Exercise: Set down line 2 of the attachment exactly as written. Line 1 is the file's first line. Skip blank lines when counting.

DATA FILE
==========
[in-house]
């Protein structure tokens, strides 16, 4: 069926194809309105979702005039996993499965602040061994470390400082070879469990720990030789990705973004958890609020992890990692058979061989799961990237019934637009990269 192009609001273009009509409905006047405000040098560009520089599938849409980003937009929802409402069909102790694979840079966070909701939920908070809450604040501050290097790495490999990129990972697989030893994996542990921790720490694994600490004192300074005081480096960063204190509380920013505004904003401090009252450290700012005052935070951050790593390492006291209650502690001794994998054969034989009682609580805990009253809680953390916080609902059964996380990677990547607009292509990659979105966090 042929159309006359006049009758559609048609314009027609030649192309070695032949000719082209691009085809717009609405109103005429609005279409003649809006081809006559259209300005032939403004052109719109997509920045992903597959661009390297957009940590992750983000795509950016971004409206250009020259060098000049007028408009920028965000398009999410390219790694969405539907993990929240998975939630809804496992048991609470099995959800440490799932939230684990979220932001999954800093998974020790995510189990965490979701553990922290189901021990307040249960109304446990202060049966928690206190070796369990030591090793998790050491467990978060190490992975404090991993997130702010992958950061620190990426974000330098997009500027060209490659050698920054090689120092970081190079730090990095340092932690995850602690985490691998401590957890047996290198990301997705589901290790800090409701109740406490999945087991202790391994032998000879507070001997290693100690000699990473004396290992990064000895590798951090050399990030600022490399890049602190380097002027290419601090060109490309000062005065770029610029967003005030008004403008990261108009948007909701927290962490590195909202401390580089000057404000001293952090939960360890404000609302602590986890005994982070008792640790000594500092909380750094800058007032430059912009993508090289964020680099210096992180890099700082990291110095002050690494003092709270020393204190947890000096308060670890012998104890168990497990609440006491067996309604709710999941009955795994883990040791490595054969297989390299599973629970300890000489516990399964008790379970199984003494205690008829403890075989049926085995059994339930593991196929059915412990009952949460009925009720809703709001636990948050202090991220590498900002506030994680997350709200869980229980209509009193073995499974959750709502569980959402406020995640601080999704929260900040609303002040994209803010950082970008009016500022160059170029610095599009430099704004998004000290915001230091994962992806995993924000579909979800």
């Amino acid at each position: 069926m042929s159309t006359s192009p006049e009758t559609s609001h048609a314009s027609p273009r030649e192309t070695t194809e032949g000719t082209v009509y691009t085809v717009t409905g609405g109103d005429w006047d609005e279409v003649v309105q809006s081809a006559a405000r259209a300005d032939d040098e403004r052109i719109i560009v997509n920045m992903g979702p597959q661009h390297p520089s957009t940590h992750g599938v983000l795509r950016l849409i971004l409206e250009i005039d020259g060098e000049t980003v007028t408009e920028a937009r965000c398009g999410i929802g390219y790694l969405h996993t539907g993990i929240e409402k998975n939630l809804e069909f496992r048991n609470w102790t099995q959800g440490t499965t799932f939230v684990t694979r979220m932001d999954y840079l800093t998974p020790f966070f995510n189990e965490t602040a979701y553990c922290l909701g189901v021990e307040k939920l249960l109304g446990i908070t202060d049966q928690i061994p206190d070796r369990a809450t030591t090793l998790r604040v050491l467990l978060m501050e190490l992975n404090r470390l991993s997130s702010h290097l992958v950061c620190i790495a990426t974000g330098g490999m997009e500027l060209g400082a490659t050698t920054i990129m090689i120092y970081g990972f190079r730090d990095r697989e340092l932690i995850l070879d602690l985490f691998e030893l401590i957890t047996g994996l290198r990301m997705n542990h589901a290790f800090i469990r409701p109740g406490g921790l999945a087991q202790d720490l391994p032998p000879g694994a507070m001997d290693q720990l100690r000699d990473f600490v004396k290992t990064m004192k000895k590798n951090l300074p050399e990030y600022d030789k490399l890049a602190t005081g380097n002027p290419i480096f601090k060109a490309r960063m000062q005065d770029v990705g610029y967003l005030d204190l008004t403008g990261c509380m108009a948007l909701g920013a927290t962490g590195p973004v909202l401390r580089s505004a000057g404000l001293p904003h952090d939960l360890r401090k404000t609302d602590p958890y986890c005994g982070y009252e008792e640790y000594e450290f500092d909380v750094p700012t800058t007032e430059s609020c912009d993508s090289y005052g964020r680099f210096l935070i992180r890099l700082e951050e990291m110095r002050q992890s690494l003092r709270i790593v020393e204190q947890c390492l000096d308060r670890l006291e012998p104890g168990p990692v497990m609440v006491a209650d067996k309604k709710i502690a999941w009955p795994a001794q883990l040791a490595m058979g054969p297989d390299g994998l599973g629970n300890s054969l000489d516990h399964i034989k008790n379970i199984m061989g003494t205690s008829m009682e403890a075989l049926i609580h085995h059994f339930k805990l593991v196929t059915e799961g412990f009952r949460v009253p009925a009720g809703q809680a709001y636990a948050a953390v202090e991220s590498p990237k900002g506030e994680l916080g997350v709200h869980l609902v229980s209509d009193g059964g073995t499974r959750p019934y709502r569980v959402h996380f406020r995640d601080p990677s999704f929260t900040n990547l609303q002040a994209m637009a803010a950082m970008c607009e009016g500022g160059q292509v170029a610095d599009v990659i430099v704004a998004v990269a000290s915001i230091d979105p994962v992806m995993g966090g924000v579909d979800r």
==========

């Protein structure tokens, strides 16, 4: 069926194809309105979702005039996993499965602040061994470390400082070879469990720990030789990705973004958890609020992890990692058979061989799961990237019934637009990269 192009609001273009009509409905006047405000040098560009520089599938849409980003937009929802409402069909102790694979840079966070909701939920908070809450604040501050290097790495490999990129990972697989030893994996542990921790720490694994600490004192300074005081480096960063204190509380920013505004904003401090009252450290700012005052935070951050790593390492006291209650502690001794994998054969034989009682609580805990009253809680953390916080609902059964996380990677990547607009292509990659979105966090 042929159309006359006049009758559609048609314009027609030649192309070695032949000719082209691009085809717009609405109103005429609005279409003649809006081809006559259209300005032939403004052109719109997509920045992903597959661009390297957009940590992750983000795509950016971004409206250009020259060098000049007028408009920028965000398009999410390219790694969405539907993990929240998975939630809804496992048991609470099995959800440490799932939230684990979220932001999954800093998974020790995510189990965490979701553990922290189901021990307040249960109304446990202060049966928690206190070796369990030591090793998790050491467990978060190490992975404090991993997130702010992958950061620190990426974000330098997009500027060209490659050698920054090689120092970081190079730090990095340092932690995850602690985490691998401590957890047996290198990301997705589901290790800090409701109740406490999945087991202790391994032998000879507070001997290693100690000699990473004396290992990064000895590798951090050399990030600022490399890049602190380097002027290419601090060109490309000062005065770029610029967003005030008004403008990261108009948007909701927290962490590195909202401390580089000057404000001293952090939960360890404000609302602590986890005994982070008792640790000594500092909380750094800058007032430059912009993508090289964020680099210096992180890099700082990291110095002050690494003092709270020393204190947890000096308060670890012998104890168990497990609440006491067996309604709710999941009955795994883990040791490595054969297989390299599973629970300890000489516990399964008790379970199984003494205690008829403890075989049926085995059994339930593991196929059915412990009952949460009925009720809703709001636990948050202090991220590498900002506030994680997350709200869980229980209509009193073995499974959750709502569980959402406020995640601080999704929260900040609303002040994209803010950082970008009016500022160059170029610095599009430099704004998004000290915001230091994962992806995993924000579909979800």